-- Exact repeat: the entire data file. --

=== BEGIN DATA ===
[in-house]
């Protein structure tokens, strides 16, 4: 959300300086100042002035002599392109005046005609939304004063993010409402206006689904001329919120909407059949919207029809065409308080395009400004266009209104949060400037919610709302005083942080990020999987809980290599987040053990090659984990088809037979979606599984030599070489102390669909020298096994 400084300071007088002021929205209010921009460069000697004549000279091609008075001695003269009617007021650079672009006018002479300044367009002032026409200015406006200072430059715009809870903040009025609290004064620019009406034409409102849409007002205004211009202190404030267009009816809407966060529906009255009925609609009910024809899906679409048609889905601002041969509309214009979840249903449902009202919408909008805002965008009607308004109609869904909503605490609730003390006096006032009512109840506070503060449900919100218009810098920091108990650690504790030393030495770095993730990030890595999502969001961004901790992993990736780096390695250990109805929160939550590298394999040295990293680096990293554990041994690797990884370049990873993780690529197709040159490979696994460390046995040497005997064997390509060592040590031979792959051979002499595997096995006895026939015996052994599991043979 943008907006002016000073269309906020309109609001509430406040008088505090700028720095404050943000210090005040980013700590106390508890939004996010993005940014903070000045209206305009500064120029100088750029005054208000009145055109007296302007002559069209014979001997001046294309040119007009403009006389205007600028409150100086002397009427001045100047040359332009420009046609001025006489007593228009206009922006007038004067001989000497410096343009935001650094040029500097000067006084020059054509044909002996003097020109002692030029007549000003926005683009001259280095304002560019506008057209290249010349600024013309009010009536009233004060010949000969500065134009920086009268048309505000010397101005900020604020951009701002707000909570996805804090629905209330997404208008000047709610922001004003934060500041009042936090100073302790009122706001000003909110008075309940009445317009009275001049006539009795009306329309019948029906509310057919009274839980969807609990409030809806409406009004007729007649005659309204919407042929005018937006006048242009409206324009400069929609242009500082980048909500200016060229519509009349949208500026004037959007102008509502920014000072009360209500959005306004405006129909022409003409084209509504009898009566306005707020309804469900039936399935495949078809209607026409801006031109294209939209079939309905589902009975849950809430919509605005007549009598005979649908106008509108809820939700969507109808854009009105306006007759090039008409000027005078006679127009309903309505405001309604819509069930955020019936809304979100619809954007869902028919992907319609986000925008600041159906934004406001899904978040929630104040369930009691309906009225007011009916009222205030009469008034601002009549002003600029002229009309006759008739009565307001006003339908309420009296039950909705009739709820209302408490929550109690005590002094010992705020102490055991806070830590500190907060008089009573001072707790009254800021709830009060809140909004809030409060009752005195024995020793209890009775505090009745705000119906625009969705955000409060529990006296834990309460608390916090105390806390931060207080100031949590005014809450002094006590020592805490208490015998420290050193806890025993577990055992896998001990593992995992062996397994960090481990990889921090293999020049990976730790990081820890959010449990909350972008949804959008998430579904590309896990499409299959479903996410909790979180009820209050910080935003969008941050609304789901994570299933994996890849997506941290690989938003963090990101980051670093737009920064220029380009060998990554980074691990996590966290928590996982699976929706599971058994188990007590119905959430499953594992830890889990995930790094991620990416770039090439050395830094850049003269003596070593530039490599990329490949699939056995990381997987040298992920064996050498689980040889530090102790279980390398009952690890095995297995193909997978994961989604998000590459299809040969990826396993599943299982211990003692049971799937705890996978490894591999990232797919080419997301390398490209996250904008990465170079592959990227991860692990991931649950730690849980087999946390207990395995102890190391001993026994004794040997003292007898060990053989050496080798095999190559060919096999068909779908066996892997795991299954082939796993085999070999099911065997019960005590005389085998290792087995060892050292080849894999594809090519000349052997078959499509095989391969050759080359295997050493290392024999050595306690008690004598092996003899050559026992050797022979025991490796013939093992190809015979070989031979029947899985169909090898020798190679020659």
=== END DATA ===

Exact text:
[in-house]
């Protein structure tokens, strides 16, 4: 959300300086100042002035002599392109005046005609939304004063993010409402206006689904001329919120909407059949919207029809065409308080395009400004266009209104949060400037919610709302005083942080990020999987809980290599987040053990090659984990088809037979979606599984030599070489102390669909020298096994 400084300071007088002021929205209010921009460069000697004549000279091609008075001695003269009617007021650079672009006018002479300044367009002032026409200015406006200072430059715009809870903040009025609290004064620019009406034409409102849409007002205004211009202190404030267009009816809407966060529906009255009925609609009910024809899906679409048609889905601002041969509309214009979840249903449902009202919408909008805002965008009607308004109609869904909503605490609730003390006096006032009512109840506070503060449900919100218009810098920091108990650690504790030393030495770095993730990030890595999502969001961004901790992993990736780096390695250990109805929160939550590298394999040295990293680096990293554990041994690797990884370049990873993780690529197709040159490979696994460390046995040497005997064997390509060592040590031979792959051979002499595997096995006895026939015996052994599991043979 943008907006002016000073269309906020309109609001509430406040008088505090700028720095404050943000210090005040980013700590106390508890939004996010993005940014903070000045209206305009500064120029100088750029005054208000009145055109007296302007002559069209014979001997001046294309040119007009403009006389205007600028409150100086002397009427001045100047040359332009420009046609001025006489007593228009206009922006007038004067001989000497410096343009935001650094040029500097000067006084020059054509044909002996003097020109002692030029007549000003926005683009001259280095304002560019506008057209290249010349600024013309009010009536009233004060010949000969500065134009920086009268048309505000010397101005900020604020951009701002707000909570996805804090629905209330997404208008000047709610922001004003934060500041009042936090100073302790009122706001000003909110008075309940009445317009009275001049006539009795009306329309019948029906509310057919009274839980969807609990409030809806409406009004007729007649005659309204919407042929005018937006006048242009409206324009400069929609242009500082980048909500200016060229519509009349949208500026004037959007102008509502920014000072009360209500959005306004405006129909022409003409084209509504009898009566306005707020309804469900039936399935495949078809209607026409801006031109294209939209079939309905589902009975849950809430919509605005007549009598005979649908106008509108809820939700969507109808854009009105306006007759090039008409000027005078006679127009309903309505405001309604819509069930955020019936809304979100619809954007869902028919992907319609986000925008600041159906934004406001899904978040929630104040369930009691309906009225007011009916009222205030009469008034601002009549002003600029002229009309006759008739009565307001006003339908309420009296039950909705009739709820209302408490929550109690005590002094010992705020102490055991806070830590500190907060008089009573001072707790009254800021709830009060809140909004809030409060009752005195024995020793209890009775505090009745705000119906625009969705955000409060529990006296834990309460608390916090105390806390931060207080100031949590005014809450002094006590020592805490208490015998420290050193806890025993577990055992896998001990593992995992062996397994960090481990990889921090293999020049990976730790990081820890959010449990909350972008949804959008998430579904590309896990499409299959479903996410909790979180009820209050910080935003969008941050609304789901994570299933994996890849997506941290690989938003963090990101980051670093737009920064220029380009060998990554980074691990996590966290928590996982699976929706599971058994188990007590119905959430499953594992830890889990995930790094991620990416770039090439050395830094850049003269003596070593530039490599990329490949699939056995990381997987040298992920064996050498689980040889530090102790279980390398009952690890095995297995193909997978994961989604998000590459299809040969990826396993599943299982211990003692049971799937705890996978490894591999990232797919080419997301390398490209996250904008990465170079592959990227991860692990991931649950730690849980087999946390207990395995102890190391001993026994004794040997003292007898060990053989050496080798095999190559060919096999068909779908066996892997795991299954082939796993085999070999099911065997019960005590005389085998290792087995060892050292080849894999594809090519000349052997078959499509095989391969050759080359295997050493290392024999050595306690008690004598092996003899050559026992050797022979025991490796013939093992190809015979070989031979029947899985169909090898020798190679020659």